Building Smart Cities and Connected Communities - Beyond Municipal Limits
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- Technology Standards Development
- Municipal Planning Framework
- Community Engagement Platform
- Pilot Projects and Initiatives
- Leadership Summits and Workshops
- Regional Conferences and Showcases
- Community Development and Activation
The Regional Smart Cities Initiative is born out of a need to bring cohesiveness to the Smart Cities conversation taking place across the United States and around the world. The Regional Smart Cities Initiative will bring about collaboration among stakeholders beyond municipal boundaries, which will be the key to ensuring that implementation of smart cities solutions will be successful and sustainable.
The Regional Smart Cities Initiative has identified and defined four pillars of successful, livable, workable cities and regions. Smart Regions connect municipalities (and groups of smart cities) that are using the Internet of Things, data aggregation, and other innovations that aid in the improvement of a city’s planning and services from these standpoints, ultimately making positive contributions to economic development and quality of life.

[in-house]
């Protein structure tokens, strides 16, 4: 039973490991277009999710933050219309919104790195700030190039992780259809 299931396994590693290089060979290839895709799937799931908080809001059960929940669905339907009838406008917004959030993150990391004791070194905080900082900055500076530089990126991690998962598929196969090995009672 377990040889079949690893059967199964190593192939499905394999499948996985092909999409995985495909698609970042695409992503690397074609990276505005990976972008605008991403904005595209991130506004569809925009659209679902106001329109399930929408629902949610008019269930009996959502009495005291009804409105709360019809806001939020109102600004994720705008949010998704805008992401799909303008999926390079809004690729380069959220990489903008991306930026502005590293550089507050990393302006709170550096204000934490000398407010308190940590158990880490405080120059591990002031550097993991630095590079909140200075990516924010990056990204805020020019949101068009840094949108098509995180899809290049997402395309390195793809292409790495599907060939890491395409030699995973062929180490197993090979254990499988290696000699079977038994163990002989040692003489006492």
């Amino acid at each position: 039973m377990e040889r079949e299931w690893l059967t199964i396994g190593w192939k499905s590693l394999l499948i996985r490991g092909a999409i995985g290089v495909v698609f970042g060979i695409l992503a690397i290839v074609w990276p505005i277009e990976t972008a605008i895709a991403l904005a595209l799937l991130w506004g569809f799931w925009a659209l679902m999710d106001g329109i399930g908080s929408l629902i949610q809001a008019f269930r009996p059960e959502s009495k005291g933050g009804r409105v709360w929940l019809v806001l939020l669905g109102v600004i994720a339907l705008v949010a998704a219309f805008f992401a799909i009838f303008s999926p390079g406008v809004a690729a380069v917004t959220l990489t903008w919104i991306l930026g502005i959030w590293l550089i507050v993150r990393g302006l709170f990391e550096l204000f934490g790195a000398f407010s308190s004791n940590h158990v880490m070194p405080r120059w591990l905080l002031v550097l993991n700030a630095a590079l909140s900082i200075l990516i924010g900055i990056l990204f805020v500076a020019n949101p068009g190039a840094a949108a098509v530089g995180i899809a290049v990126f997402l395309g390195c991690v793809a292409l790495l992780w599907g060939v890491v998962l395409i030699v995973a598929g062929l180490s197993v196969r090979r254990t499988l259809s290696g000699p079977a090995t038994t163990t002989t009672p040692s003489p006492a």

The Regional Smart Cities Initiative officially launched at the Smart Cincy Summit, on April 25,2017 at Union Hall. The Smart Cincy Summit brought together stakeholders from around the Ohio-Kentucky-Indiana region for panel discussions concerning the four pillars of smart growth, breakout sessions, networking, and speeches given by thought leaders in the Smart Cities space. The Summit culminated with the establishment of the first Smart Region working group in the United States.
Matt Koesters, Director of Communications
Connectivity: Connectivity has become a utility, equal in importance to gas and electricity. The Internet is making our world smaller, connecting our rural communities to our urban cores, and creating jobs along the way. Connectivity is the foundation of smart planning. Internet of Things sensors rely on their ability to transmit data in real time, which aid in smart planning decisions.
Mobility: Improvements to our existing physical transportation infrastructure are necessary to accommodate population growth and business needs. But mobility is about more than getting from place to place; it’s about providing access to education and job training, advancing careers and growing businesses.
Security: Physical and cybersecurity are equally important in a connected region. IoT-provided data can identify problem areas and guide law enforcement strategies, while state-of-the-art encryption and active network surveillance protect our businesses, schools, municipal networks, and IoT sensors from malicious intrusions.
Sustainability: Sustainable practices provide benefits across all sectors, from agriculture to heavy industry, from residential to commercial and everywhere in between. By being mindful of sustainability during the construction of new buildings and the implementation of other Smart Cities solutions, we can reduce costs while protecting our natural resources and improving quality of life.